Tre’s been asking me if he can help out more.
“Sure! You can take out the trash!”
“Uh. That’s not what I mean,” he replied. “I’m thinking, you know, counselor work.”
“Well, you can help Waikiki write her puppet show.”
“Uh. Not exactly.”
I rattled off a dozen things: teaching the kids water slide tricks, working on the tree house, cleaning camp, planting a garden, and more. Still no takers.
“You could do the shopping for us in town?” I said at last, trying to think of everything.
“Bingo!” said Tre.
“Great! Why don’t you take some of the kids with you, so they can see the sights?”
Waikiki, Hahon, and Cadence were all busy working on the puppet show.
That left Blake and Gerald.
I handed Tre the shopping list, and the most important thing on the list I wrote on the bottom with a big purple marking pen: Have fun!
When Tre and the boys got home, I asked Tre how it had gone.
“Cool,” he said. “They make great coffee in the city.”
I asked Blake and Gerald what they most enjoyed about the outing.
“The cat videos,” said Blake. Gerald nodded.
“They got good Wi-Fi,” said Blake.
Camp is nearly over. I thought back to the first day, when the kids were just arriving.
Gerald’s mom had seemed so worried when she dropped him off.
“You sure you’ve done this before?” she asked.
She had put on a brave smile for her son. But that first day, Gerald seemed so nervous.
“It’s only six weeks,” she told him. “That’s nothing, right, son?”
I tried to busy myself trimming the flowers during their goodbye.
“You’ll have a great time. And… you can always call, if you need to,” she said.
At last, she gave him a hug goodbye.
“Want some ice cream?” I asked Gerald. But he wouldn’t say a word to me. He just ran straight inside.
I chatted with his mom for a few minutes, assuring her that her son would be fine. After she left, I went to find Gerald to make sure he had settled in.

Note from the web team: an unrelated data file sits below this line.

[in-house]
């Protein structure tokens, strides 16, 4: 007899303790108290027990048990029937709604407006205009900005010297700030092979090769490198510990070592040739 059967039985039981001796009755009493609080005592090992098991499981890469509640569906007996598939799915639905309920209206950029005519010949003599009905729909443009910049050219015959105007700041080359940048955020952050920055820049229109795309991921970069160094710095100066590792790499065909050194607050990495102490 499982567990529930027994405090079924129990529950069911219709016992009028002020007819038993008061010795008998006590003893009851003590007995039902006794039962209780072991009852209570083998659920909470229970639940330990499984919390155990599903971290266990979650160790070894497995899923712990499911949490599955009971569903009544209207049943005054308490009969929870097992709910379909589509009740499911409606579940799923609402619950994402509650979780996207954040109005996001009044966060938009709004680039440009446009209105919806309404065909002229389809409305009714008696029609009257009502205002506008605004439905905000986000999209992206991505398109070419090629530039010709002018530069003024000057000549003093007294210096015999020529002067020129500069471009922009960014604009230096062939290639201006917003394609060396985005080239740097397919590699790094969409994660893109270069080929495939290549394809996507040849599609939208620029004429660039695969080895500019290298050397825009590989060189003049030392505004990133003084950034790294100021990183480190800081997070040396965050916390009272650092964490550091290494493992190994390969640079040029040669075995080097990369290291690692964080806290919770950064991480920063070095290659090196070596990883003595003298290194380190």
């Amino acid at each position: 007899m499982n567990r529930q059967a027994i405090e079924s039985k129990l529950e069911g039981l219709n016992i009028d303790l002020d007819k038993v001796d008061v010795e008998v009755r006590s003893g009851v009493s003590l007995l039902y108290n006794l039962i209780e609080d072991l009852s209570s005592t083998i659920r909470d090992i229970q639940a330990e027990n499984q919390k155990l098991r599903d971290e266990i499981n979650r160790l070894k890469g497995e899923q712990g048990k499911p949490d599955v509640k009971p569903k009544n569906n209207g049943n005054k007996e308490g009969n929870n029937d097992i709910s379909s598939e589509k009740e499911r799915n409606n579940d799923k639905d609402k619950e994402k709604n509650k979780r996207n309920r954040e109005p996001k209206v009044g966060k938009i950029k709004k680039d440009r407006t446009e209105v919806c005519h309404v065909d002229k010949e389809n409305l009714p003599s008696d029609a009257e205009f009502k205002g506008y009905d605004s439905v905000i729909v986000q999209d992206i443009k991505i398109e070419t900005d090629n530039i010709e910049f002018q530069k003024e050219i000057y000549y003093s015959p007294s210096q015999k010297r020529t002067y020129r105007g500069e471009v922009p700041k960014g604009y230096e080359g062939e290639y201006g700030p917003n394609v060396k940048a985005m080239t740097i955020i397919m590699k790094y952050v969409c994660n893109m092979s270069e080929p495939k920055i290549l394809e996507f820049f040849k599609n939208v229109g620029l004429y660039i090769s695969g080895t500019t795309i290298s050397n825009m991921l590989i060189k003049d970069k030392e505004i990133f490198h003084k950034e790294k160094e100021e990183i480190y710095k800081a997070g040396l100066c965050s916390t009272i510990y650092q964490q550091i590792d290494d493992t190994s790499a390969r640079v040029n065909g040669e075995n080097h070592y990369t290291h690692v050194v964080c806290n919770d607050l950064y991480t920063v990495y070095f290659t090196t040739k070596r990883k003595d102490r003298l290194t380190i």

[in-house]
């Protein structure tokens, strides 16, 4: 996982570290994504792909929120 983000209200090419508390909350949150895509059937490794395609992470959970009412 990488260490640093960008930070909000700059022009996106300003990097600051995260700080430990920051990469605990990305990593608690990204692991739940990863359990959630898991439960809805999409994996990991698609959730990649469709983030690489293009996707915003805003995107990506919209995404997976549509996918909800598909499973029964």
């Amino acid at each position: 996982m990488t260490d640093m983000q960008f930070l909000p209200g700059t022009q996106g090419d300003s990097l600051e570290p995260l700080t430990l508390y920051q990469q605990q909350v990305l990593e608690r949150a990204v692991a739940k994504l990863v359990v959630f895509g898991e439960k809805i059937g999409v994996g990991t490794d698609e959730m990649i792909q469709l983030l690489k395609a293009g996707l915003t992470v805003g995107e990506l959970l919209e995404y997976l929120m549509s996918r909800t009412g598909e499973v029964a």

I found him talking with Hahon.
“Camp’s the greatest,” Hahon was saying. “We’re gonna find waterfalls and play chess and play pirates. You’ll see! It’ll be super!”
But Gerald didn’t look like he was expecting a fun summer.
And now, six weeks later, Gerald has seven new friends and loads of confidence.
On our last day, we took a trip to the island.
Blake asked if it were true that pirates really had settled here, burying treasure and living out at the Bluffs, and did the sea monster really protect the loot that lay buried in the Spanish Armada off the coast?
Joel hadn’t heard that.
“It’s what Gerald says,” said Blake.
We traipsed down to the beach. If there were one place where we could find buried treasure, that was the place!
Before we started digging, Gerald spoke up.
“I–uh–I sort of made that up,” he said. “About the treasure? I read it in a book, but not a book that happened here, so I. I just invented it.”
“Well, Gerald,” I said, “That’s one of the greatest inventions of a story I’ve heard! And so realistic that you had us all going! Have you ever considered a career as an author?”
“You think?” said Gerald. “Would people really read books I wrote?”
“I would,” said Hahon.
Waikiki wasn’t so impressed.
“It’s a long way to come for a wild goose chase,” she said.
“I mean, I gave up puppet show rehearsal to come all the way out here. And now you’re telling me there’s not even any treasure?”
“There could be treasure,” said Tre, pulling out his phone.
He and Joel searched the web to see what reports they could find of ancient ship wrecks off the coast of Windenburg.
“You guys come up with anything?” I asked.
“Oh, I think so!” said Joel.
“You finding what I’m finding?” asked Tre.
“Yeah! Says here there’s a great little restaurant on the island. Serves the best fish and chips anywhere! Now if that isn’t treasure, I don’t know what is!”